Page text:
Third-ranking Senate Democrat calls on Hawley, Cruz to resign after Capitol attack

Sen. Patty MurrayPatricia (Patty) Lynn MurrayPublic option fades with little outcry from progressives Senate GOP blocks bill to combat gender pay gap OVERNIGHT ENERGY: Biden suspends Arctic oil leases issued under Trump |  Experts warn US needs to better prepare for hurricane season | Progressives set sights on Civilian Climate Corps MORE (D-Wash.), the third-ranking member of the Senate Democratic leadership, on Friday called on Sens. Ted CruzRafael (Ted) Edward CruzWhite House denies pausing military aid package to Ukraine Ted Cruz says critical race theory is as racist as 'Klansmen in white sheets' Pentagon pulling 'certain forces and capabilities,' including air defenses, from Middle East MORE (R-Texas) and Josh HawleyJoshua (Josh) David HawleyGOP divided over bills targeting tech giants Pence heckled with calls of 'traitor' at conservative conference Five takeaways on the Supreme Court's Obamacare decision MORE (R-Mo.) to resign after they supported objections to the Electoral College votes of Arizona and Pennsylvania for President-elect Joe BidenJoe BidenExpanding child tax credit could lift 4 million children out of poverty: analysis Maria Bartiromo defends reporting: 'Keep trashing me, I'll keep telling the truth' The Memo: The center strikes back MORE

Murray accused her colleagues of undermining the democratic process and supporting “the power of force over the power of democracy” by attempting to throw out electoral votes for Biden after state officials and courts found there was no evidence of widespread voter fraud in either state. 

“At the end of the day, our job is to keep this country a democracy where voices win, not brute force. Any senator who stands up and supports the power of force over the power of democracy has broken their oath of office. Senators Hawley and Cruz should resign,” Murray said in a statement. 


"There can be no normalizing or looking away from what played out before our eyes this week," Murray continued. 

She said the "violent mob" that attacked the Capitol was made up of people "who don't accept democracy and want to take this country by use of force."

"This is not how we keep our people and our country free," she concluded. 

Hawley in a statement provided to The Hill said he did nothing wrong.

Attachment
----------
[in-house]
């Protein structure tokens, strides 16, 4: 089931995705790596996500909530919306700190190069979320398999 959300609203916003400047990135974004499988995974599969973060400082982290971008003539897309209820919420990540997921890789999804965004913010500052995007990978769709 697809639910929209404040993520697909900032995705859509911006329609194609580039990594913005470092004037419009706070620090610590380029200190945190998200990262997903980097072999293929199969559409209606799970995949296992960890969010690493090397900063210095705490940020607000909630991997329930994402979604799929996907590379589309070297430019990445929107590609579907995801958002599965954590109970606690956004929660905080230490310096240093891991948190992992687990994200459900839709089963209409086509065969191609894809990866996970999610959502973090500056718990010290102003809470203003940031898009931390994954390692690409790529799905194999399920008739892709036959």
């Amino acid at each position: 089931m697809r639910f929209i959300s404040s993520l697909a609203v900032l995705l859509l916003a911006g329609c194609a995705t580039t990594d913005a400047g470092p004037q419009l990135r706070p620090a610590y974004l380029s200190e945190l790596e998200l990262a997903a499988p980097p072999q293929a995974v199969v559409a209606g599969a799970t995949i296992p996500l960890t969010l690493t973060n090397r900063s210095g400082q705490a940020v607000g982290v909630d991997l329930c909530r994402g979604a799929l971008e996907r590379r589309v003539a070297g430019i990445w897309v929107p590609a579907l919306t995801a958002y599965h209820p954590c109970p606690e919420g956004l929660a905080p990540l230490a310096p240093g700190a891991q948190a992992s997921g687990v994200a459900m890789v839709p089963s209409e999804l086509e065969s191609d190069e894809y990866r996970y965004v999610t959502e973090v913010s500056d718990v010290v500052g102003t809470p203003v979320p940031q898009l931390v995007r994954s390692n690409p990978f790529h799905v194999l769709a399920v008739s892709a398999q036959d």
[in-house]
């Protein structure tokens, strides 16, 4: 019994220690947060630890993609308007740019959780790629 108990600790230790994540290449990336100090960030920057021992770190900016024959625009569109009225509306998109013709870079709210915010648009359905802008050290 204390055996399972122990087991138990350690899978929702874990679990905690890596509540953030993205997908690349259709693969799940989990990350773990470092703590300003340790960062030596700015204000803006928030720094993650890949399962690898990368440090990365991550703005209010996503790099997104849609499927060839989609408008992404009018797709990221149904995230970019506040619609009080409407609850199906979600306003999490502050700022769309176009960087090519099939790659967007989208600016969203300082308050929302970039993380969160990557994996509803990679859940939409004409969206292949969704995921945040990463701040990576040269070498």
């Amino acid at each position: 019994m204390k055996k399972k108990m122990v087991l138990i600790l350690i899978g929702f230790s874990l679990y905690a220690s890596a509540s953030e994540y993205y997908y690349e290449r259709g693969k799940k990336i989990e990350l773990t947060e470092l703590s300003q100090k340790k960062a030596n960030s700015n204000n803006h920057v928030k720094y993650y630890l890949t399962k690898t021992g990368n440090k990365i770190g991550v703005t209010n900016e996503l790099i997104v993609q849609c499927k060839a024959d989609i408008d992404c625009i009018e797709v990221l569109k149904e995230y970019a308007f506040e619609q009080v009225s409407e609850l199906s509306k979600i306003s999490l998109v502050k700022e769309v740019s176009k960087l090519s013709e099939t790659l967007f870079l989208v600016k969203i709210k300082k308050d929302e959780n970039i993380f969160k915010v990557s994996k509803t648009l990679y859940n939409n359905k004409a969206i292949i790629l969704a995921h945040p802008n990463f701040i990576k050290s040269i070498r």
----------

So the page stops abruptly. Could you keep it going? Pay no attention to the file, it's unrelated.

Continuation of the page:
“I will never apologize for giving voice to the millions of Missourians and Americans who have concerns about the integrity of our elections. That’s my job and I will keep doing it,” he said.


A spokesperson for Cruz ripped Murray for making a “hypocritical” and “dishonest” statement.

“Sen. Murray’s rhetoric is hypocritical, dishonest and dangerous,” said the Cruz aide. “Sen. Cruz immediately condemned this terrorist attack and called for anyone who stormed the Capitol to be prosecuted to the fullest extent of the law.”

“Sen. Cruz always condemned political violence of all kinds, unlike Sen. Murray, who this summer defended what she called a ‘vital’ and ‘legitimate’ insurrection in her home state that resulted in four shootings, two deaths, multiple alleged sexual assaults, mass looting and arson,” the spokesperson added, referring to the occupation of downtown Seattle by protesters in the summer.

Murray's comments came after a violent mob of President TrumpDonald TrumpMaria Bartiromo defends reporting: 'Keep trashing me, I'll keep telling the truth' The Memo: The center strikes back Republicans eye Nashville crack-up to gain House seat MORE's supporters attacked the Capitol while Congress was in the process of certifying the Electoral College results. The rioters breached Capitol security and made their way toward both chambers of Congress, forcing lawmakers, staff and press to evacuate and take cover in undisclosed locations. 

Hawley and Cruz have also come under criticism from fellow Republicans.


Sen. Tom CottonTom Bryant CottonJon Stewart shows late-night conformity cabal how political comedy is done The Hill's Morning Report - After high-stakes Biden-Putin summit, what now? Court fines baker 0 for refusing to make gender transition cake MORE (R-Ark.), who is a potential rival of the senators for the Republican presidential nomination in 2024, on Thursday accused his colleagues of misleading supporters about the chances of overturning the results of the Nov. 3 election in Congress.

“Some senators, for political gain, misled supporters about their ability to challenge the election results — some even sent out fundraising emails while insurrectionists stormed the Capitol. That stops now — Republicans ought to focus on countering the Democrats’ radical agenda,” Cotton tweeted on Thursday morning. 

Cotton appeared to be referring to Hawley, whose campaign sent out a fundraising email Wednesday promoting his plan to object to Pennsylvania’s electoral votes. 

The email was sent shortly before the crowd stormed the U.S. Capitol resulting in a melee that left at least one protester and one Capitol police officer dead.

Later on Thursday, Simon & Schuster announced it had decided to cancel the publication of Hawley’s book, “The Tyranny of Big Tech.”

“We take seriously our larger public responsibility as citizens, and cannot support Senator Hawley after his role in what became a dangerous threat to our democracy and freedom,” the publisher said.

Hawley accused Simon & Schuster of censoring him because of political pressure from the left.

“Simon & Schuster is canceling my contract because I was representing my constituents, leading a debate on the Senate floor on voter integrity, which they have not decided to redefine as sedition,” he said in a statement.

“Let me be clear, this is not just a contract dispute. It’s a direct assault on the First Amendment. Only approved speech can now be published,” he added. “This is the Left looking to cancel everyone they don’t approve of.”

Updated 4:35 p.m.